Southern California Gas Co. (SoCalGas) has introduced a new innovative solar-powered hydrogen (H2) generation system.
The project is a partnership between SoCalGas, Pacific Northwest National Laboratory (PNNL) and the STARS Corporation. The generation system uses sunlight to convert natural gas and water into H2 and capture the carbon dioxide (CO2) to prevent carbon emissions.
H2 has many applications, including powering vehicles and homes, but unlike methane, it is not typically found on its own in nature so researchers have developed ways to produce it from other compounds.
SoCalGas supports efforts to increase H2 production, particularly for use along ‘California’s Hydrogen Highway’, a series of H2-fuelling stations throughout the state. Currently there are 35 H2 fuelling stations in the state, with another 29 stations in development. Increasing this fuelling infrastructure could help speed the deployment of zero emission H2 fuel cell vehicles which play a significant role in reducing California’s greenhouse gas and smog emissions, according to the California Air Resources Board.
The solar thermochemical advanced reactor system (STARS) produces H2 through a thermochemical process where the sun provides thermal energy to break down natural gas and water into H2 and CO2 in a process called steam methane reforming. Results from extensive testing show STARS can be configured to produce H2 and other chemicals without any carbon emissions reaching the atmosphere. These chemicals ‘trap’ and use the carbon that would otherwise be emitted. The carbon then can be used to make chemicals that become resins and plastic materials, explained SoCalGas.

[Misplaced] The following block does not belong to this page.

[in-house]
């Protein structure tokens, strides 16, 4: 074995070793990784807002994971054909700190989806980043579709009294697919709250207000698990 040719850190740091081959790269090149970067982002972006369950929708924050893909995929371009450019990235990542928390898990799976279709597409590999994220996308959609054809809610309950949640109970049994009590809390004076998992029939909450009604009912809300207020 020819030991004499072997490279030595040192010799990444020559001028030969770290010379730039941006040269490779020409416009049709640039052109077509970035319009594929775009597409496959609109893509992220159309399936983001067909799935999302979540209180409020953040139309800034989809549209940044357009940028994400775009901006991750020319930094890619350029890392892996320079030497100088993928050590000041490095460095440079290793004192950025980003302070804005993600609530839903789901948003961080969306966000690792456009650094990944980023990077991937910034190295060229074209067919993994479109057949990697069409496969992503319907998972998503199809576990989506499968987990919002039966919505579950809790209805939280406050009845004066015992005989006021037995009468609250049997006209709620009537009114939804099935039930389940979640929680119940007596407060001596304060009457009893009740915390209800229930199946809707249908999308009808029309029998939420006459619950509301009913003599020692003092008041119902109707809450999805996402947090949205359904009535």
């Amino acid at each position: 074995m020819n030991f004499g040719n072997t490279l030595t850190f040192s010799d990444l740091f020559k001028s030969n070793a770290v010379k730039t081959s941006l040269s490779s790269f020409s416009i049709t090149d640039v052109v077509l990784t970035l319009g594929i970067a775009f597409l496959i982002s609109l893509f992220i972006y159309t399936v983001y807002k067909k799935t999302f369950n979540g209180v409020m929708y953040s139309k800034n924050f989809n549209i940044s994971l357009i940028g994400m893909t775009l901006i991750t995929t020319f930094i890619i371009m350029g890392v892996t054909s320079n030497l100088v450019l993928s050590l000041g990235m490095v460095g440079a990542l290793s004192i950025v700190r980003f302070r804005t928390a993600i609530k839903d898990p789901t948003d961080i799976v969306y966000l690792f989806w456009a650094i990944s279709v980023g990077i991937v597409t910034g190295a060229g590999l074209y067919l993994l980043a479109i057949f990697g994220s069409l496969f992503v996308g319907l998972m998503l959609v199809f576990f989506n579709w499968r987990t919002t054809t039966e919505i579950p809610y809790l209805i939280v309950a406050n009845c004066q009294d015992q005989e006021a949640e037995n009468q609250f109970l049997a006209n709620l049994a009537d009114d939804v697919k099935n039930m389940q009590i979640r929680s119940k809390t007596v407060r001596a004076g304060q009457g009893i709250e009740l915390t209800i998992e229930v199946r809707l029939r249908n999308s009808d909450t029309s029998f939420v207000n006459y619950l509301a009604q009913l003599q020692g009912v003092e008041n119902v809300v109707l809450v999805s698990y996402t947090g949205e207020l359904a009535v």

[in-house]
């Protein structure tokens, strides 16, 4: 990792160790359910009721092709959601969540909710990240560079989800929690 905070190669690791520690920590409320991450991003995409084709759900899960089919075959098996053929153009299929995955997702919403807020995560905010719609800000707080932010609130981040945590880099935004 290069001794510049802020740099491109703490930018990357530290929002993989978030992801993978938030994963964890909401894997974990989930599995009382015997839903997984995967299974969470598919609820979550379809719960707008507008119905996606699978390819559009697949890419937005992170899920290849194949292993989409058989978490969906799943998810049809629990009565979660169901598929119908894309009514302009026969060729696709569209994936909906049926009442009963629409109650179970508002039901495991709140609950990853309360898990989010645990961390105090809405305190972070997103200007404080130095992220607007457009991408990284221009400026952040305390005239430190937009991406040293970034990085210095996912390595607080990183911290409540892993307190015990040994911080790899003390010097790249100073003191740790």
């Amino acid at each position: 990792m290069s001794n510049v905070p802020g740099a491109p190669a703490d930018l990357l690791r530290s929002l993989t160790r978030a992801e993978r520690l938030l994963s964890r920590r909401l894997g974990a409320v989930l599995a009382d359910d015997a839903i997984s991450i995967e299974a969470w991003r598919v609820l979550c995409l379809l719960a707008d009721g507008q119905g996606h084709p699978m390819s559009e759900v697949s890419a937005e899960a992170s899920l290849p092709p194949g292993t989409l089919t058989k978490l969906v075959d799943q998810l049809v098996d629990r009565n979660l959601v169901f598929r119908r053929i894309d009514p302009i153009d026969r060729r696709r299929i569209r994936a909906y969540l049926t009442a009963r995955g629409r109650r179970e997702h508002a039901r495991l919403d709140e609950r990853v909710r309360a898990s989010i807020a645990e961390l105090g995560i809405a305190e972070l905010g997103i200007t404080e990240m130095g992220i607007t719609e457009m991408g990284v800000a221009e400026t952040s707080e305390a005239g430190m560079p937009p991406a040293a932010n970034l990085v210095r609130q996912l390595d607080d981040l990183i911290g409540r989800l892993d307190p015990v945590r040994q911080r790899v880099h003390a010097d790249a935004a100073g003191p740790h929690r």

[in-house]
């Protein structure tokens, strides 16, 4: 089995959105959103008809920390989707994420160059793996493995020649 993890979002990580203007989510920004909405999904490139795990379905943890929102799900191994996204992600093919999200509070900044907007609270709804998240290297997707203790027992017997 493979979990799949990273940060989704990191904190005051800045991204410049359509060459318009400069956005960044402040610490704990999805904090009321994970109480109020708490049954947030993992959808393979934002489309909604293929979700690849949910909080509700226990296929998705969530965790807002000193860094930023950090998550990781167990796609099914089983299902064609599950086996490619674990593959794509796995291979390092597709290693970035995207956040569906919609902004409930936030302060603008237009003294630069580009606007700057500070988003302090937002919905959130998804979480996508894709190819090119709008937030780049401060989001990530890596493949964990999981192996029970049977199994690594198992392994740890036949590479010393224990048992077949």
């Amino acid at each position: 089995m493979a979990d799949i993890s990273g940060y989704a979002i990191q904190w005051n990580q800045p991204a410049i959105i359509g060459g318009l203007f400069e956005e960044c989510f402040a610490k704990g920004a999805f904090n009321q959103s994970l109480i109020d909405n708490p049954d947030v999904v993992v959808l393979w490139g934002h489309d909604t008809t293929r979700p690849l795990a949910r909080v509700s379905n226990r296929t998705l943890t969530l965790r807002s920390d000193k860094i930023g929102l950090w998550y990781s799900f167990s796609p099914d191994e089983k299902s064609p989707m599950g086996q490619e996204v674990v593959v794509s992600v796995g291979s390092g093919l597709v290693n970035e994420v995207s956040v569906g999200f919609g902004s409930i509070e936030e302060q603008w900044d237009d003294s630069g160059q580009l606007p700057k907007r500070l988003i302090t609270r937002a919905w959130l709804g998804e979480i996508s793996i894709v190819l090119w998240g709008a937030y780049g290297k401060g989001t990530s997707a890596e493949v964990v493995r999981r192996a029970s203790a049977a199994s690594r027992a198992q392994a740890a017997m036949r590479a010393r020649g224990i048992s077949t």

This technology is undergoing field testing at San Diego State University’s Brawley campus where it runs on solar and renewable electricity. Demonstrations have shown the set-up is extremely efficient, with an energy-to-chemical energy conversion efficiency above 70 percent, making it one of the world’s most efficient solar processes. Currently the system produces about 25 kg of H2 per day if operated around the clock using a combination of solar energy and renewable gas or electricity. This is the equivalent of 25 gallons of gasoline or diesel fuel. Research suggests the system could produce 100 kg of H2 per day with a more advanced design.
The STARS generation system has been in development by PNNL and the U.S. Department of Energy (DOE) for more than 10 years. SoCalGas is working with the DOE to make these systems commercially viable.